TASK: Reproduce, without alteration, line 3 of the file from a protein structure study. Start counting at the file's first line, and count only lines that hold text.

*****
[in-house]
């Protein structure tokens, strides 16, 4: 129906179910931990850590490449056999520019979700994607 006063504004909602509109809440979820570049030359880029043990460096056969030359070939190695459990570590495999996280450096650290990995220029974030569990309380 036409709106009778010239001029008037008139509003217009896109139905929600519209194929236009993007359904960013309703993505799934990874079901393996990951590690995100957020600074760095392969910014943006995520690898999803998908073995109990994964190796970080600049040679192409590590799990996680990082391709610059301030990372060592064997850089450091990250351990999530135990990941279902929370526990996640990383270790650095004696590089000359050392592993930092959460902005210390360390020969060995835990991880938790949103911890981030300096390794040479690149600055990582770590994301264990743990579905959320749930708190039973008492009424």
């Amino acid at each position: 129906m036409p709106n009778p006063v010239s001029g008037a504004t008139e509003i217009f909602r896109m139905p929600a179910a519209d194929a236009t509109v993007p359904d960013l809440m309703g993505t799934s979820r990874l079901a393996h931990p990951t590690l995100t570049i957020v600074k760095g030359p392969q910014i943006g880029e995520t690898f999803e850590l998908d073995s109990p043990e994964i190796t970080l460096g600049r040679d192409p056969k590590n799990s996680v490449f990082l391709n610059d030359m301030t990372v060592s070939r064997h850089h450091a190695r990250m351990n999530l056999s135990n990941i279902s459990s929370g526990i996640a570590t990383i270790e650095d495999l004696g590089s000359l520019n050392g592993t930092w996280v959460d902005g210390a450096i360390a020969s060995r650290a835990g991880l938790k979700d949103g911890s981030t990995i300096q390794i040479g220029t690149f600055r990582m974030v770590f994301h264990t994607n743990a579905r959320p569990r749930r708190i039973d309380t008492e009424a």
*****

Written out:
């Amino acid at each position: 129906m036409p709106n009778p006063v010239s001029g008037a504004t008139e509003i217009f909602r896109m139905p929600a179910a519209d194929a236009t509109v993007p359904d960013l809440m309703g993505t799934s979820r990874l079901a393996h931990p990951t590690l995100t570049i957020v600074k760095g030359p392969q910014i943006g880029e995520t690898f999803e850590l998908d073995s109990p043990e994964i190796t970080l460096g600049r040679d192409p056969k590590n799990s996680v490449f990082l391709n610059d030359m301030t990372v060592s070939r064997h850089h450091a190695r990250m351990n999530l056999s135990n990941i279902s459990s929370g526990i996640a570590t990383i270790e650095d495999l004696g590089s000359l520019n050392g592993t930092w996280v959460d902005g210390a450096i360390a020969s060995r650290a835990g991880l938790k979700d949103g911890s981030t990995i300096q390794i040479g220029t690149f600055r990582m974030v770590f994301h264990t994607n743990a579905r959320p569990r749930r708190i039973d309380t008492e009424a």